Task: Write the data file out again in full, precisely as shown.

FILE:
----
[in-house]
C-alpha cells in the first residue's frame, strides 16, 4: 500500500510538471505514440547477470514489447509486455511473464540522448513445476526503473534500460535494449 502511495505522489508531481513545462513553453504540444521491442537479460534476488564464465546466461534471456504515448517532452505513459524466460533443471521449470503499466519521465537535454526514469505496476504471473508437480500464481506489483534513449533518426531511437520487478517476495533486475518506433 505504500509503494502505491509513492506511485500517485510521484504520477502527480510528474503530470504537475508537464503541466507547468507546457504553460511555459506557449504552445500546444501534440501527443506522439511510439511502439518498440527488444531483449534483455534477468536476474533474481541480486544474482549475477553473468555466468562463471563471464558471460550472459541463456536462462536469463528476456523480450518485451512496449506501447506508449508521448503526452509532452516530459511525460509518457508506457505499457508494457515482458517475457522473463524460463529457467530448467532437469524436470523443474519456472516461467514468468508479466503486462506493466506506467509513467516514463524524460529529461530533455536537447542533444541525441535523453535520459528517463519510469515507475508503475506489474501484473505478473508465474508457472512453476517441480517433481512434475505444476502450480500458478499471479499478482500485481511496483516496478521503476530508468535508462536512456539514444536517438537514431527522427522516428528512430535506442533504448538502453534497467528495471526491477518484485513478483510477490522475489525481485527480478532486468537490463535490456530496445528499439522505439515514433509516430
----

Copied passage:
[in-house]
C-alpha cells in the first residue's frame, strides 16, 4: 500500500510538471505514440547477470514489447509486455511473464540522448513445476526503473534500460535494449 502511495505522489508531481513545462513553453504540444521491442537479460534476488564464465546466461534471456504515448517532452505513459524466460533443471521449470503499466519521465537535454526514469505496476504471473508437480500464481506489483534513449533518426531511437520487478517476495533486475518506433 505504500509503494502505491509513492506511485500517485510521484504520477502527480510528474503530470504537475508537464503541466507547468507546457504553460511555459506557449504552445500546444501534440501527443506522439511510439511502439518498440527488444531483449534483455534477468536476474533474481541480486544474482549475477553473468555466468562463471563471464558471460550472459541463456536462462536469463528476456523480450518485451512496449506501447506508449508521448503526452509532452516530459511525460509518457508506457505499457508494457515482458517475457522473463524460463529457467530448467532437469524436470523443474519456472516461467514468468508479466503486462506493466506506467509513467516514463524524460529529461530533455536537447542533444541525441535523453535520459528517463519510469515507475508503475506489474501484473505478473508465474508457472512453476517441480517433481512434475505444476502450480500458478499471479499478482500485481511496483516496478521503476530508468535508462536512456539514444536517438537514431527522427522516428528512430535506442533504448538502453534497467528495471526491477518484485513478483510477490522475489525481485527480478532486468537490463535490456530496445528499439522505439515514433509516430